RALEIGH, N.C. - Tropical Storm Hanna accelerated toward New England on Saturday after the storm's whipping winds and rain didn't linger long enough over the Southeast to cause much more than some isolated flooding and power outages.
Hanna moved quickly inland after cruising ashore overnight with winds of around 50 mph. But as the storm cleared out of the Southeast, eyes turned to the open Atlantic and the nasty looking Hurricane Ike — again a Category 3 storm with 115 mph winds that was expected to strengthen as it approached Cuba and southern Florida by Monday.
By comparison, Hanna, which was heading toward the lower Chesapeake Bay, was a breeze.
"Right now we're just keeping an eye on things and making sure we stay ahead of the eight-ball," said Moore County, N.C., public safety director Carlton Cole. "It's nowhere near as bad as it could have been."
Heavy rain fell in the Carolinas, including 5 inches in Fayetteville and the Sandhills region. The same was forecast for central Virginia, Maryland and southeastern Pennsylvania, southern New York and New England, where some spots could get up to 10 inches. Forecasters warned of the potential for flash flooding in the northern mid-Atlantic states and southern New England.
Rain was falling and the surf was picking up on the shore in New Jersey, and Hanna should reach New England by Sunday morning.
Tropical storm watches or warnings were issued all the way to Massachusetts, and included all of Chesapeake Bay, the Washington, D.C., area and Long Island, Martha's Vineyard and Nantucket. There were no reports of any deaths or injuries in the U.S. attributed to Hanna, which was blamed for disastrous flooding and more than 100 deaths in Haiti.
At least 2,000 people spent the night in shelters and almost 100,000 customers along the East Coast had no power midday Saturday.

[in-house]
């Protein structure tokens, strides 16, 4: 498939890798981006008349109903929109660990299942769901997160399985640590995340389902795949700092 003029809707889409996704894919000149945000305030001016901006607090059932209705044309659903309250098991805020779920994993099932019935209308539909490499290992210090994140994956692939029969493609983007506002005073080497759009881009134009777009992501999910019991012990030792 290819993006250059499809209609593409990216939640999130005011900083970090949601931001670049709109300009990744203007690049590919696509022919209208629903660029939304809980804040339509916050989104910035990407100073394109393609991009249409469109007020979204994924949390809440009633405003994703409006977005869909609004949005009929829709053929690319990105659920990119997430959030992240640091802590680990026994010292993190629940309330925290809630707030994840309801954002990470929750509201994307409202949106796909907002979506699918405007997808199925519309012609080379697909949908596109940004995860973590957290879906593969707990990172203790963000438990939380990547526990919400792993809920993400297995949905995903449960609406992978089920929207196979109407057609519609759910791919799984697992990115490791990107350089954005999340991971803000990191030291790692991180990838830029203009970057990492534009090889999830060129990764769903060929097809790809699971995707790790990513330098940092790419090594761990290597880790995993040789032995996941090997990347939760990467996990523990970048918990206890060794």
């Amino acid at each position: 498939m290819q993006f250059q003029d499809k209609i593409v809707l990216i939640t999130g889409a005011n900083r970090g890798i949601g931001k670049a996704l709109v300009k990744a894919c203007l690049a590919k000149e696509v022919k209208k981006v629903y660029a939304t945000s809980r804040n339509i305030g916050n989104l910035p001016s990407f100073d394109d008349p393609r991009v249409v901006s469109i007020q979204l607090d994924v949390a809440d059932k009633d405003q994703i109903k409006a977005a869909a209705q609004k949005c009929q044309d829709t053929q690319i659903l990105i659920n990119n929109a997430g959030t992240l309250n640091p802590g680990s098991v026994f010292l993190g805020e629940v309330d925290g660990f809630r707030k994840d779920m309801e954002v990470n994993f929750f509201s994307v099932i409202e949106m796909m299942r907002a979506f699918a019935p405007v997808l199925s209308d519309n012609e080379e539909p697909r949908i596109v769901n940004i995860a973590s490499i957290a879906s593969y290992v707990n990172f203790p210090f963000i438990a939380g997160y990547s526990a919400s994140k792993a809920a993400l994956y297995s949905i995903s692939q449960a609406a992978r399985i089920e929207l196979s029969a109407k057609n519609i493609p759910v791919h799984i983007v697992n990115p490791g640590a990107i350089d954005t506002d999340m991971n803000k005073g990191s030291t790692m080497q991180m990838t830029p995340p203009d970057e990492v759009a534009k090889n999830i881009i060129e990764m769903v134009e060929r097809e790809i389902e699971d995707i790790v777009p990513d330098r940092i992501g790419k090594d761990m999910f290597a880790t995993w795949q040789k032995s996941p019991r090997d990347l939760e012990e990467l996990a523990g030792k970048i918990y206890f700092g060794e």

And the Coast Guard closed all navigable waters in the Port of Hampton Roads, the lower Maryland Eastern Shore and the Port of Richmond, Va., on the James River. Maryland authorities issued wind warnings on the Chesapeake Bay Bridge.
In the resort town of Ocean City, Md., Beach Patrol Capt. Butch Arbin ordered lifeguards posted at all entrances to the 10 1/2-mile beach to urge people to stay well back from the towering waves.
But that didn't keep surfers from trying to ride the swells that doubled to 12 feet by late morning.
"We're just really excited to have some sort of waves," said 20-year-old Taylor Thonton of Westchester, Pa.
At Ocean Isle Beach, south of Wilmington, N.C., the storm damaged a road that was already under assault from beach erosion. Elsewhere along the Eastern seaboard, folks quickly moved to reclaim the weekend from the storm.
"It looks like it's going to be a great weekend on the Grand Strand," said South Carolina Gov. Mark Sanford.
On North Carolina's Outer Banks, the stinging sand and sea spray didn't keep 78-year-old William Cusick from getting up early to walk his dog on the beach.
"I don't see anything too exciting about this — it's not too serious," Cusick said.
The storm did cause some travel headaches. Raleigh-Durham International Airport canceled a few dozen flights Saturday morning, and there were also some cancellations at Ronald Reagan National and Dulles International in the Washington D.C. area. Amtrak idled 10 trains, including the Silver Meteor between New York and Miami, and the Auto Train between Lorton, Va., and Sanford, Fla.
Weekend sports were also impacted. Expectations of heavy rain forced NASCAR to postpone Saturday night's Sprint Cup Series race to Sunday afternoon at Richmond International Raceway. Organizers of the U.S. Open in New York said they may have to reschedule some of the tennis matches and the first game of a scheduled day-night doubleheader between the Oakland Athletics and Baltimore Orioles was postponed.
Associated Press writers Estes Thompson in Morehead City, Kevin Maurer in Wilmington, Mike Baker in Nags Head, Jeffrey Collins in Myrtle Beach, S.C., and David Dishneau in Ocean City, Md., contributed to this report.